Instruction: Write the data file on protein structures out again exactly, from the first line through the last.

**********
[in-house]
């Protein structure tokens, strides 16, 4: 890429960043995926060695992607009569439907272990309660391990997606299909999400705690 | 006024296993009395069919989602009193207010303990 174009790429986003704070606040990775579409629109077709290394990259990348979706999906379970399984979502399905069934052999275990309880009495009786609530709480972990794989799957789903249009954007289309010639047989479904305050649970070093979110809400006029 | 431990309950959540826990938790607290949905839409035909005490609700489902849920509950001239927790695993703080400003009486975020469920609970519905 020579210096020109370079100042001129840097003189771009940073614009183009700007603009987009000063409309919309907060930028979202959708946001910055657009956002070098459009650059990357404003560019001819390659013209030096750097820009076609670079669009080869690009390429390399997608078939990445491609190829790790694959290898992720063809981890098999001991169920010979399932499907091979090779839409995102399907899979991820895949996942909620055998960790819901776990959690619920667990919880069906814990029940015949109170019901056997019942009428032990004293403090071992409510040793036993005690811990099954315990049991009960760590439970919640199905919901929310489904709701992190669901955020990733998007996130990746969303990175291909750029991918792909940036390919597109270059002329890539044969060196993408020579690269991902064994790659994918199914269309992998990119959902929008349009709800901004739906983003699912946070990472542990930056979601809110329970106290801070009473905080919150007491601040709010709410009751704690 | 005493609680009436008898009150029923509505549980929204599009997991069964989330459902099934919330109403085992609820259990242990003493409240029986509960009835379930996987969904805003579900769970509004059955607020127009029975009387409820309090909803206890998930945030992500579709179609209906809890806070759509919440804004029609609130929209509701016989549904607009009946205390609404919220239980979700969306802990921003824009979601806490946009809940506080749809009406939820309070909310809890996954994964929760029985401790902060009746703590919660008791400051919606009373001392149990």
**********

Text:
[in-house]
């Protein structure tokens, strides 16, 4: 890429960043995926060695992607009569439907272990309660391990997606299909999400705690 | 006024296993009395069919989602009193207010303990 174009790429986003704070606040990775579409629109077709290394990259990348979706999906379970399984979502399905069934052999275990309880009495009786609530709480972990794989799957789903249009954007289309010639047989479904305050649970070093979110809400006029 | 431990309950959540826990938790607290949905839409035909005490609700489902849920509950001239927790695993703080400003009486975020469920609970519905 020579210096020109370079100042001129840097003189771009940073614009183009700007603009987009000063409309919309907060930028979202959708946001910055657009956002070098459009650059990357404003560019001819390659013209030096750097820009076609670079669009080869690009390429390399997608078939990445491609190829790790694959290898992720063809981890098999001991169920010979399932499907091979090779839409995102399907899979991820895949996942909620055998960790819901776990959690619920667990919880069906814990029940015949109170019901056997019942009428032990004293403090071992409510040793036993005690811990099954315990049991009960760590439970919640199905919901929310489904709701992190669901955020990733998007996130990746969303990175291909750029991918792909940036390919597109270059002329890539044969060196993408020579690269991902064994790659994918199914269309992998990119959902929008349009709800901004739906983003699912946070990472542990930056979601809110329970106290801070009473905080919150007491601040709010709410009751704690 | 005493609680009436008898009150029923509505549980929204599009997991069964989330459902099934919330109403085992609820259990242990003493409240029986509960009835379930996987969904805003579900769970509004059955607020127009029975009387409820309090909803206890998930945030992500579709179609209906809890806070759509919440804004029609609130929209509701016989549904607009009946205390609404919220239980979700969306802990921003824009979601806490946009809940506080749809009406939820309070909310809890996954994964929760029985401790902060009746703590919660008791400051919606009373001392149990």